The definition of commercial usage in manned aviation is abundantly clear in the current FAA rules and regulations, but when it comes to unmanned aerial vehicles or UAVs the situation is not as well understood. One of the main concerns of manned aviation organizations these days is to help the drone industry define the roles more clearly so there’s no confusion when it comes to enforcing the law covering activities for hire and remuneration.
One of the organizations playing a key role in this clarification effort is the National Business Aviation Association (NBAA), the largest business aviation advocacy group in the USA. It has over 11,000 members and holds annual gatherings that are must-attend events for commercial aircraft operators and aviation legal experts.
Recently we read an official commentary by Sarah Wolf, NBAA’s Senior Manager for Security and Facilitation regarding the difference between commercial and non-commercial usage of drones. We found the clarification really important and reached out to Ms. Wolf for an exclusive interview to dig into this definition and also to find out more about NBAA and its plans to enter the unmanned aviation arena.
Juan: Can you elaborate on the definition of commercial and non-commercial uses?
Sarah: Every for-hire drone operation is considered commercial under Part 107, but also any not-for-hire drone operation in support of a business falls into the commercial category as well.
Juan: In other words, a home inspector flying a store-bought UAS to determine the condition of a roof is a commercial operator, as is a landscaper photographing jobs with a drone to use in advertising their business?
Sarah: Correct; if the drone’s mission serves any business purpose at all, that’s commercial under Part 107, even if no money changes hands to pay for the flight.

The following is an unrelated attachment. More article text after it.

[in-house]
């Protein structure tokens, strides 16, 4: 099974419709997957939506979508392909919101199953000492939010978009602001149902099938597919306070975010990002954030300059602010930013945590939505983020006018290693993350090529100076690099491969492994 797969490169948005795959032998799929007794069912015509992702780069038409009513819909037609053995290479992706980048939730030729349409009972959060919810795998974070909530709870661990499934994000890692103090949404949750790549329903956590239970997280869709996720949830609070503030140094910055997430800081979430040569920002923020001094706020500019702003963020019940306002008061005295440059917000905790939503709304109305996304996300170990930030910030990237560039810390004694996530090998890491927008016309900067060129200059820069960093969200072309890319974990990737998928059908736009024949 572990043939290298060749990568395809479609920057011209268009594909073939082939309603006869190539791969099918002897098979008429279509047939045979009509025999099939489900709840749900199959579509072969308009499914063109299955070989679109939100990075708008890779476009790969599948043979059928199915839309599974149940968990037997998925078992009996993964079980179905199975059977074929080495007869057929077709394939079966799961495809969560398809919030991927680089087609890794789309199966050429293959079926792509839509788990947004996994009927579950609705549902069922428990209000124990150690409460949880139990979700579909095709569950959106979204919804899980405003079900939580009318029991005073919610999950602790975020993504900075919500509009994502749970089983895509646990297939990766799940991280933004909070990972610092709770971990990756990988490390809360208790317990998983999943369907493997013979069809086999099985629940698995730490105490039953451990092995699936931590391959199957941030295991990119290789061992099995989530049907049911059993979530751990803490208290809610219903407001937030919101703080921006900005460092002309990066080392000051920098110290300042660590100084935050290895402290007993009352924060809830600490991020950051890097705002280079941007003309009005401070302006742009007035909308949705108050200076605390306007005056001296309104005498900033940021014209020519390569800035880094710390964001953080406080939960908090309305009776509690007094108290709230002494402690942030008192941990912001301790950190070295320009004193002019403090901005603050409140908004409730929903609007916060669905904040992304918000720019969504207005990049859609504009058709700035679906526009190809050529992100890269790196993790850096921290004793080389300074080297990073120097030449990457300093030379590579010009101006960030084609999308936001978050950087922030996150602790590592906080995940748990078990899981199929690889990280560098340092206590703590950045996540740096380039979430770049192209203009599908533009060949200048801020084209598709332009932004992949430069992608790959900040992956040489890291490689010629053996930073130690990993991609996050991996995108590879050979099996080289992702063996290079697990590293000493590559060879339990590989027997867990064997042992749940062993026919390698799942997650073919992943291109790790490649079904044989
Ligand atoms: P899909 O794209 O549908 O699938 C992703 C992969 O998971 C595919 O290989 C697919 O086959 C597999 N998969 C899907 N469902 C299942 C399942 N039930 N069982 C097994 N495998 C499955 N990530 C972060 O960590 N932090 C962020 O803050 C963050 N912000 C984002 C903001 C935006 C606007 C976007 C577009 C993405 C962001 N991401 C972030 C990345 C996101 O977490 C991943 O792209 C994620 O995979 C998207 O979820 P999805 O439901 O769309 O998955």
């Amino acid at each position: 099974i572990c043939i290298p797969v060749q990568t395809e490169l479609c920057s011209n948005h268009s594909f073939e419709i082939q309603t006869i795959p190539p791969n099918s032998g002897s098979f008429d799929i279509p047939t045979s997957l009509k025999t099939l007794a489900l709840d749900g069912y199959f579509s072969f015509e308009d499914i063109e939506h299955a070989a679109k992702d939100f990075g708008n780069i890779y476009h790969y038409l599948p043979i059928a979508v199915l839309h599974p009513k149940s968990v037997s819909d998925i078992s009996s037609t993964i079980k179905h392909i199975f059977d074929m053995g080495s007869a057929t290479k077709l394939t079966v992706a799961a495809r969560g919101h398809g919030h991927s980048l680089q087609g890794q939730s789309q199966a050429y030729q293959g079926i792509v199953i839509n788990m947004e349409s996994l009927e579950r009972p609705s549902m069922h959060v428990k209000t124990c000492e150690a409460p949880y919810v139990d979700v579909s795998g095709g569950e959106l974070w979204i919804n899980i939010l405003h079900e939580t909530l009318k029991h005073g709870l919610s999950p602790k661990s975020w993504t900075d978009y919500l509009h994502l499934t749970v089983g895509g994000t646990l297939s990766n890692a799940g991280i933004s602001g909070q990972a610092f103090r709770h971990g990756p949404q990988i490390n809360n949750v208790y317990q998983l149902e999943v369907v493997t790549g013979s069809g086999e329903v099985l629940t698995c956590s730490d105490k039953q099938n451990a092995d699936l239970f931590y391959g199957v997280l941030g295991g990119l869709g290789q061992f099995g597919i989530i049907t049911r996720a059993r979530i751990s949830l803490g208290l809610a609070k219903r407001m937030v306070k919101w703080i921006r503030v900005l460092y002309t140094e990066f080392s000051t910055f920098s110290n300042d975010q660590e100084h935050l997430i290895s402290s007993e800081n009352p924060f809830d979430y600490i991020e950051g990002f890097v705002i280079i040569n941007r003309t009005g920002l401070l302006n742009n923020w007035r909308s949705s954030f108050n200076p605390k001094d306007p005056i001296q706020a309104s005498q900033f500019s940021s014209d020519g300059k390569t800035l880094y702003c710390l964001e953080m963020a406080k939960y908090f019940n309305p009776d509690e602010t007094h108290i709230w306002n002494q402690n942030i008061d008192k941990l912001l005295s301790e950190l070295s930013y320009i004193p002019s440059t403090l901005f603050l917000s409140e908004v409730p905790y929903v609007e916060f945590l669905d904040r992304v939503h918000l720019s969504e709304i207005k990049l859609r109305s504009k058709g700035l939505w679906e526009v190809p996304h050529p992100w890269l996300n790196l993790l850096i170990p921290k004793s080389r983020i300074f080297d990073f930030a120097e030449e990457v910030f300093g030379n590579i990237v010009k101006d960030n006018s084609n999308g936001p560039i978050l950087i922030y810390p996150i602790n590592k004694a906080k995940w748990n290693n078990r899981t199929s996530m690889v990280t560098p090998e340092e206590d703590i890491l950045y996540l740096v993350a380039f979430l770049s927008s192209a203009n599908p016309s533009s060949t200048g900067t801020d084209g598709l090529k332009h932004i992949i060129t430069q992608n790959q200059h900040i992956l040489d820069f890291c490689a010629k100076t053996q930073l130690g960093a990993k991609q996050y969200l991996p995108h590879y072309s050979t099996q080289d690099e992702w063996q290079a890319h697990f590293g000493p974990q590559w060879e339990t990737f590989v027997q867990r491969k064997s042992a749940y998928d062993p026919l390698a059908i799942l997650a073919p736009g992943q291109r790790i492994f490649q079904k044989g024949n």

Juan: Why is NBAA suddenly interested in this clarification?
Sarah: Well, it’s not so sudden considering that for the past four years NBAA has been conducting education sessions about unmanned aviation in its Fall event and we have added a committee focused on UAVs. We have seen a rise in the number of NBAA members adding UAVs to their operations and that has created the need for further education as part of our mission to evolve with the industry.
Juan: What is the biggest difference you can outline between the way manned and unmanned platforms are perceived by aircraft operators, such as NBAA members?
Sarah: In our industry, operators of manned aircraft are trying to incorporate UAVs into their safety procedures, maintenance schedules and management structures. Among newer operators adopting UAVs, there might be a perception that because these platforms are less expensive and somewhat “disposable” they might not require so much management, but we hope that attitude would change as manned and unmanned aircraft are used side-by-side and managed accordingly.
Juan: Is NBAA actively pursuing commercial unmanned operators to become members?
Sarah: We are definitely looking for ways to be useful, as an association, to unmanned operators so they see the benefit of becoming members and join. A large part of our mission is educational and we believe that drone operations will play a key role in the future of many of our members, therefore we are spending quite a bit of time helping develop standards and educational programs to better serve the community. We’ve been happy to see how the concept of Safety Management Systems (SMS) is now permeating the lexicon of unmanned operators and how safety is not a secondary element in the implementation or addition of unmanned programs.
Juan: So it is possible for commercial unmanned operators to join NBAA today?
Sarah: Yes, of course! Current membership rules allow drone operators to join NBAA and enjoy the benefits of a growing industry focusing mainly on safe skies for all, manned and unmanned.
Juan: Do you believe that current legislation prevents these two worlds from merging?
Sarah: No, because people are now legally allowed to operate drones in the National Airspace System (NAS). We are in a transition period as these platforms enter the NAS, and NBAA is interested in supporting that transition and serving as a resource to regulators and commercial drone operators.